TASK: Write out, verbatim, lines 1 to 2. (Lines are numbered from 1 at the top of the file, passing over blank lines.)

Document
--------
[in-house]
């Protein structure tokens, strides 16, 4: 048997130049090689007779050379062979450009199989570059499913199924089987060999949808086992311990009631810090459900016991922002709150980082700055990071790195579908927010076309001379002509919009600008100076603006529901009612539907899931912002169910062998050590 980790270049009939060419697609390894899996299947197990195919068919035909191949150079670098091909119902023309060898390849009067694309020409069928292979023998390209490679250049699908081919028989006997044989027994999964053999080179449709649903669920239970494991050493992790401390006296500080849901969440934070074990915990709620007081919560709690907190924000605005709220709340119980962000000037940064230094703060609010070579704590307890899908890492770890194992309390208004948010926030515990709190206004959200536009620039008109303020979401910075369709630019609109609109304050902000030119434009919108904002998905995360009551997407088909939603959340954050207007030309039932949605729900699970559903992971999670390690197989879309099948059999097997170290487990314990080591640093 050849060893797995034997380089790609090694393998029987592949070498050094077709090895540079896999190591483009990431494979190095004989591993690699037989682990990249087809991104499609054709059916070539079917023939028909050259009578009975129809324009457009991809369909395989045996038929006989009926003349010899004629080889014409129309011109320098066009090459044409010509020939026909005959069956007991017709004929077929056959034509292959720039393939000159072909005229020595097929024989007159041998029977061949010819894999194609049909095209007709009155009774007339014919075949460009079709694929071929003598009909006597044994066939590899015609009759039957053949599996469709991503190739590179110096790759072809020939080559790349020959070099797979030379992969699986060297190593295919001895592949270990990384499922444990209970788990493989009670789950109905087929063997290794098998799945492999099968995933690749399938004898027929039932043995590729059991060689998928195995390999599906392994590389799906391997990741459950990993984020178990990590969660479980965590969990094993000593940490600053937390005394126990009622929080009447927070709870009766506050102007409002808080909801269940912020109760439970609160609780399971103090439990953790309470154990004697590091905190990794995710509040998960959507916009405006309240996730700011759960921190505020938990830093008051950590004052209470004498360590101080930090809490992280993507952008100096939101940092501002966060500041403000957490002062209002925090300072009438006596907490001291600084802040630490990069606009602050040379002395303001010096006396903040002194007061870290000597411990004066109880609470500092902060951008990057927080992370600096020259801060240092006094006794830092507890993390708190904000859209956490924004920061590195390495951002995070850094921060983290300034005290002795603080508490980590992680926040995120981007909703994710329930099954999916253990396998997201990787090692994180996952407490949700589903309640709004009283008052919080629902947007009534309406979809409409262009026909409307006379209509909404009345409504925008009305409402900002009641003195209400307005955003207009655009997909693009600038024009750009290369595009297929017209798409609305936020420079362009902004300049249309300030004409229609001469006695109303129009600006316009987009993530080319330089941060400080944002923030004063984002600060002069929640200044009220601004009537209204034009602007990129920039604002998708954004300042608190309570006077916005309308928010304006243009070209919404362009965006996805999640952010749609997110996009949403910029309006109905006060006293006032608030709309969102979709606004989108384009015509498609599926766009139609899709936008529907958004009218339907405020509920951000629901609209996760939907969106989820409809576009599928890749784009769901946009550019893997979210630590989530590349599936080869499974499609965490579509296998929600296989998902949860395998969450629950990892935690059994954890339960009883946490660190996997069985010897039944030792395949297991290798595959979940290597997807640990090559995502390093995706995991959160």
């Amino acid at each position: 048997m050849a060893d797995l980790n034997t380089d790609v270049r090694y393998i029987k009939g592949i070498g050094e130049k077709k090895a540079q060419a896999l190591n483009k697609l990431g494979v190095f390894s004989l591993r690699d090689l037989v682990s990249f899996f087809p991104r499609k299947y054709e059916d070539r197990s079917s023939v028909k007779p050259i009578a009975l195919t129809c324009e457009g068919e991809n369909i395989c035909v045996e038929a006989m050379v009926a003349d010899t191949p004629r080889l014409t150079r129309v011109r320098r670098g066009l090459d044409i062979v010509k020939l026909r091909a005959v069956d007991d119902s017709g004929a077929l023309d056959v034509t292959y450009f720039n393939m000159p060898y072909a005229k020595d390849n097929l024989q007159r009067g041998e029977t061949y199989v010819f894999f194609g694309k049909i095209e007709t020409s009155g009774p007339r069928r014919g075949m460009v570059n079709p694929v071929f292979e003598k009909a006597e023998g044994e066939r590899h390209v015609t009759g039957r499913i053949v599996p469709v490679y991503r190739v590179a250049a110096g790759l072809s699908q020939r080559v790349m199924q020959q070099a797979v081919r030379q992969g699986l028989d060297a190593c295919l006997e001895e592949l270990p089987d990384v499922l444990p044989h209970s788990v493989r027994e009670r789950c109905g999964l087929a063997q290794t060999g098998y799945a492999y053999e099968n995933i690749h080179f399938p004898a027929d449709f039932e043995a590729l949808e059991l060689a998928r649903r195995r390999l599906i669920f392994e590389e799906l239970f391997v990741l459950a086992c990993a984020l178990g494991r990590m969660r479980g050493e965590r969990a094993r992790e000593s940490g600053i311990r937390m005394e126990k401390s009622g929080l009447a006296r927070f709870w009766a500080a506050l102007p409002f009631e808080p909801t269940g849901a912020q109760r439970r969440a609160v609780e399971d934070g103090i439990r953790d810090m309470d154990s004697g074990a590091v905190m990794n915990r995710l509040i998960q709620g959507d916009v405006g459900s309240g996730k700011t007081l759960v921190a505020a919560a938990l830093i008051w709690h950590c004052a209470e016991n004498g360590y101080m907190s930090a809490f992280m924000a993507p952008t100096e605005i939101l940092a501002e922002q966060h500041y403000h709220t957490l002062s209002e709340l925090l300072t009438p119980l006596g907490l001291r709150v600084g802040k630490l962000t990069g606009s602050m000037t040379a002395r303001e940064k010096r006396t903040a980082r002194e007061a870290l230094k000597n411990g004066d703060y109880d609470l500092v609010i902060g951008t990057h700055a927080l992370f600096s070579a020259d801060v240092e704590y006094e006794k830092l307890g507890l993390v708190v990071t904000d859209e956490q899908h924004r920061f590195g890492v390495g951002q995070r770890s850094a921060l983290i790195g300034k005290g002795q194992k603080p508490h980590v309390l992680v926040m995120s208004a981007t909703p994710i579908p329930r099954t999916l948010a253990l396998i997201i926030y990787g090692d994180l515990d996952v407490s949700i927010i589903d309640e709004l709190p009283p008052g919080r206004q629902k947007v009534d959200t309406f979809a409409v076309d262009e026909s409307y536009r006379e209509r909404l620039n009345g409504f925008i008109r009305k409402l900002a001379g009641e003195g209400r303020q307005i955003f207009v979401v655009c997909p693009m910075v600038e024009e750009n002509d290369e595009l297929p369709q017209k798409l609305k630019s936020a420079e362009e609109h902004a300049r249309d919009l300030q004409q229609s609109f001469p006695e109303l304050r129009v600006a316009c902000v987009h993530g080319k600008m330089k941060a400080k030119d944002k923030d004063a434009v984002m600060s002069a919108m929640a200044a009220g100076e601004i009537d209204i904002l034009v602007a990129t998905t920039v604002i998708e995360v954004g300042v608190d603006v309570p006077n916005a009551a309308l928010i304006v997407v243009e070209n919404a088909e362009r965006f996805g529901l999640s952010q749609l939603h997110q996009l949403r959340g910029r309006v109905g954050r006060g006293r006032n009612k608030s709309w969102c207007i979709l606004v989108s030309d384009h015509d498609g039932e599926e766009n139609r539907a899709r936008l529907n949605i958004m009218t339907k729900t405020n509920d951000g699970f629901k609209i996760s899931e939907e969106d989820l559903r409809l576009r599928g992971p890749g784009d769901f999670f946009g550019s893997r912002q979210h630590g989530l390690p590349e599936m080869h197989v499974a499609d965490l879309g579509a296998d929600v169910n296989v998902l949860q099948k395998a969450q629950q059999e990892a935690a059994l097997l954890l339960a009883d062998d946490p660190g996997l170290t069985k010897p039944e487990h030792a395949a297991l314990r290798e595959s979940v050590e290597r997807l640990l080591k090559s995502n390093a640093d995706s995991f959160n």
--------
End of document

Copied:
[in-house]
């Protein structure tokens, strides 16, 4: 048997130049090689007779050379062979450009199989570059499913199924089987060999949808086992311990009631810090459900016991922002709150980082700055990071790195579908927010076309001379002509919009600008100076603006529901009612539907899931912002169910062998050590 980790270049009939060419697609390894899996299947197990195919068919035909191949150079670098091909119902023309060898390849009067694309020409069928292979023998390209490679250049699908081919028989006997044989027994999964053999080179449709649903669920239970494991050493992790401390006296500080849901969440934070074990915990709620007081919560709690907190924000605005709220709340119980962000000037940064230094703060609010070579704590307890899908890492770890194992309390208004948010926030515990709190206004959200536009620039008109303020979401910075369709630019609109609109304050902000030119434009919108904002998905995360009551997407088909939603959340954050207007030309039932949605729900699970559903992971999670390690197989879309099948059999097997170290487990314990080591640093 050849060893797995034997380089790609090694393998029987592949070498050094077709090895540079896999190591483009990431494979190095004989591993690699037989682990990249087809991104499609054709059916070539079917023939028909050259009578009975129809324009457009991809369909395989045996038929006989009926003349010899004629080889014409129309011109320098066009090459044409010509020939026909005959069956007991017709004929077929056959034509292959720039393939000159072909005229020595097929024989007159041998029977061949010819894999194609049909095209007709009155009774007339014919075949460009079709694929071929003598009909006597044994066939590899015609009759039957053949599996469709991503190739590179110096790759072809020939080559790349020959070099797979030379992969699986060297190593295919001895592949270990990384499922444990209970788990493989009670789950109905087929063997290794098998799945492999099968995933690749399938004898027929039932043995590729059991060689998928195995390999599906392994590389799906391997990741459950990993984020178990990590969660479980965590969990094993000593940490600053937390005394126990009622929080009447927070709870009766506050102007409002808080909801269940912020109760439970609160609780399971103090439990953790309470154990004697590091905190990794995710509040998960959507916009405006309240996730700011759960921190505020938990830093008051950590004052209470004498360590101080930090809490992280993507952008100096939101940092501002966060500041403000957490002062209002925090300072009438006596907490001291600084802040630490990069606009602050040379002395303001010096006396903040002194007061870290000597411990004066109880609470500092902060951008990057927080992370600096020259801060240092006094006794830092507890993390708190904000859209956490924004920061590195390495951002995070850094921060983290300034005290002795603080508490980590992680926040995120981007909703994710329930099954999916253990396998997201990787090692994180996952407490949700589903309640709004009283008052919080629902947007009534309406979809409409262009026909409307006379209509909404009345409504925008009305409402900002009641003195209400307005955003207009655009997909693009600038024009750009290369595009297929017209798409609305936020420079362009902004300049249309300030004409229609001469006695109303129009600006316009987009993530080319330089941060400080944002923030004063984002600060002069929640200044009220601004009537209204034009602007990129920039604002998708954004300042608190309570006077916005309308928010304006243009070209919404362009965006996805999640952010749609997110996009949403910029309006109905006060006293006032608030709309969102979709606004989108384009015509498609599926766009139609899709936008529907958004009218339907405020509920951000629901609209996760939907969106989820409809576009599928890749784009769901946009550019893997979210630590989530590349599936080869499974499609965490579509296998929600296989998902949860395998969450629950990892935690059994954890339960009883946490660190996997069985010897039944030792395949297991290798595959979940290597997807640990090559995502390093995706995991959160």